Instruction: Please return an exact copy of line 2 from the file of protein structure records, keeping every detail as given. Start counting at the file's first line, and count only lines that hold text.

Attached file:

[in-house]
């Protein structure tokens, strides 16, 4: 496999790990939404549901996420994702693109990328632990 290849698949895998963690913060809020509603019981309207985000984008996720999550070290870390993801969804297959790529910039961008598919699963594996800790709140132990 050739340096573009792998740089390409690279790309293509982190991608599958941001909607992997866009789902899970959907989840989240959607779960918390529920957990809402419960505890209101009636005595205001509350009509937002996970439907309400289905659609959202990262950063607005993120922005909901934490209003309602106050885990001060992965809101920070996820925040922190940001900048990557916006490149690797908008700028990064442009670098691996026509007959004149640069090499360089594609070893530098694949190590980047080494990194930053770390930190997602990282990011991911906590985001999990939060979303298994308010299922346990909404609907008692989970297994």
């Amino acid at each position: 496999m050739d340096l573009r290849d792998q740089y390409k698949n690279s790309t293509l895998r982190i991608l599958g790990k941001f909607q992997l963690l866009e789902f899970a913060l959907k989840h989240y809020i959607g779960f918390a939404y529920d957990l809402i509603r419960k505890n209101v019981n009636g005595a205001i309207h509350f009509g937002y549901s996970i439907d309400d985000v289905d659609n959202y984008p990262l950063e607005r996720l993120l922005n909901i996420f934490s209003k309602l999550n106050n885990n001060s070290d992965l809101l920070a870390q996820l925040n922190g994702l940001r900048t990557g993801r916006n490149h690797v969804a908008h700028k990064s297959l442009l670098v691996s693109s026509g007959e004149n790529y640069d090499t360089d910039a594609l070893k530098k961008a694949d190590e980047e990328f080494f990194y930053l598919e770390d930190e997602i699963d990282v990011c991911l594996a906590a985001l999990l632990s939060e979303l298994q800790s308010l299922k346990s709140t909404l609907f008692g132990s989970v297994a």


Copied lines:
């Protein structure tokens, strides 16, 4: 496999790990939404549901996420994702693109990328632990 290849698949895998963690913060809020509603019981309207985000984008996720999550070290870390993801969804297959790529910039961008598919699963594996800790709140132990 050739340096573009792998740089390409690279790309293509982190991608599958941001909607992997866009789902899970959907989840989240959607779960918390529920957990809402419960505890209101009636005595205001509350009509937002996970439907309400289905659609959202990262950063607005993120922005909901934490209003309602106050885990001060992965809101920070996820925040922190940001900048990557916006490149690797908008700028990064442009670098691996026509007959004149640069090499360089594609070893530098694949190590980047080494990194930053770390930190997602990282990011991911906590985001999990939060979303298994308010299922346990909404609907008692989970297994």